Caroline Charles turned back the clock when she unveiled her spring and summer collection.
Her 1950s-style floral prints in silk and other fabrics were worn by models with their hair in tight buns and lips in bright red lipstick to capture the glamor of that era. Some of the evening wear used sequins and beads to dazzling effect.
The final long, swirling dress she presented was the most dramatic, suggesting cocktail parties and late night soirees. A pale leopard skin print dress with black gloves and a narrow black belt also caught the eye.
Many outfits included matching or contrasting gloves, some extending above the elbow, others cut very short. One floral dress had aqua colored gloves, and a retro black jacket was offset by long red gloves.
The collection also included Capri pants and boxy jackets.
Bora Aksu broke out the ruffles, frills, bows and drapery in a “more is more” avalanche of chiffon, mesh, brocade and satin. The palette was muted with rich grays, navy and black, which was highlighted with sparkling metallics and a splash of raspberry red.
A loose sequin necktie and a bow tie were the only masculine part of a collection made up mostly of mini-dresses and skirts.
“The collection had a new age feel about it. The graphic leggings and the patterns reminded me of a spaceship,” said Kimberly Mansfield of
Maria Grachvogel’s spring and summer collection was a minimalist celebration, with long, unadorned dresses and models wearing naturally styled hair and very little makeup.
The pared-down silhouette had a fresh look as Grachvogel experimented with silver crepe catsuits and vivid prints. Some dresses in unusual colors like canary yellow and pale silver gave the collection a faraway feel set off by the jungle drums prominent on the soundtrack.
Many of the evening wear pieces were cut from a single piece of fabric that draped naturally over the body with a minimum of seams and decoration for deceptively simple, sensual look.
Australian design duo Sass & Bide presented a collection in which earthy tones of khaki and cream were infused with copper and clashing metallics. Patterns featured prominently, with some outfits resembling a dripping artist’s canvas. One of the most winning looks was a printed balloon style skirt teamed with a striped top and sky high heels.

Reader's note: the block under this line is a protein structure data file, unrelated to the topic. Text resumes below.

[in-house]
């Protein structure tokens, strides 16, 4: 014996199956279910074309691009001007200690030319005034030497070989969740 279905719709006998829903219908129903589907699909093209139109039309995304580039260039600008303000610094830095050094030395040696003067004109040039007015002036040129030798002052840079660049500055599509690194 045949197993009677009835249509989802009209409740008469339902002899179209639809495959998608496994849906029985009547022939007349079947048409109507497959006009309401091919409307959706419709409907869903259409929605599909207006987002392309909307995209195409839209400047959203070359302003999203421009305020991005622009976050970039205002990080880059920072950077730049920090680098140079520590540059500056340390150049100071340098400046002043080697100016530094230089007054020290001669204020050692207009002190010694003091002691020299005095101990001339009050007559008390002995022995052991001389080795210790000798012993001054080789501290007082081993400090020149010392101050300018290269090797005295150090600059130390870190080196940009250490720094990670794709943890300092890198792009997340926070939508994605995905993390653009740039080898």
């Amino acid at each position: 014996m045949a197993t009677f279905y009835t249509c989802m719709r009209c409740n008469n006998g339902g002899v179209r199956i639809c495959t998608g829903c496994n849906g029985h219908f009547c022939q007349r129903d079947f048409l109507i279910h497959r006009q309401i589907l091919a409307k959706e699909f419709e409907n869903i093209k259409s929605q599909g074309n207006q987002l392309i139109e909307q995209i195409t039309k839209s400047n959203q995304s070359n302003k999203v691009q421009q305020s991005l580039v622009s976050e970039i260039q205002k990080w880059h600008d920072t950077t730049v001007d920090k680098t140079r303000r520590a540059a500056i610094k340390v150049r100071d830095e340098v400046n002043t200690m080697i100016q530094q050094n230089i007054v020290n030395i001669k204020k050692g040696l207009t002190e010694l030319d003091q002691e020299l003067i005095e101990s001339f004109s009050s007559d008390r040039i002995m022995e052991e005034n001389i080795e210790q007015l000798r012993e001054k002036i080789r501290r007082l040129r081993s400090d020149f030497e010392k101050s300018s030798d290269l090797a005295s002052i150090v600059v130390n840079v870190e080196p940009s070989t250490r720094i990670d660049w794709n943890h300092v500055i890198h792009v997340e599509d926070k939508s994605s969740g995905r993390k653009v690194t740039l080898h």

There was no lack of dramatic details: Hammered metal body harnesses and beaded shoulder details conjured images of Joan of Arc, while stiff collars made of raffia reminded viewers of Elizabeth the First. The female warrior was clearly a theme here, as in Jena.Theo’s show earlier Friday.
Flirty, barely-there skater skirts, studded bras and shiny cigarette pants channel the ‘80s at the Felder twin sisters’ show, which was inspired by textures and what the designers described as “free spirits.” The color palette was accordingly fun and disco-worthy: Electric blue, pink and red leather came bouncing down the catwalk to the soundtrack of “Born to be Wild.”
Hannah Marshall’s show was the very opposite of the fun atmosphere at Felder Felder. Opening with a short film showing a nude model struggling to get out from under a piece of sheer fabric, her collection was all monochrome — from black, chalky gray to dirty white, all outfits stayed true to a single color. Sheer chiffon, mesh and organza were hardened with tough leather and suede, and a key piece was an oversized tuxedo jacket with a back panel completely filled in with organza.

Dresses go flouncy, slinky at London Fashion Week

By GREGORY KATZ, Associated Press Writer

Associated Press Writer Eleanor Stephens contributed to this report.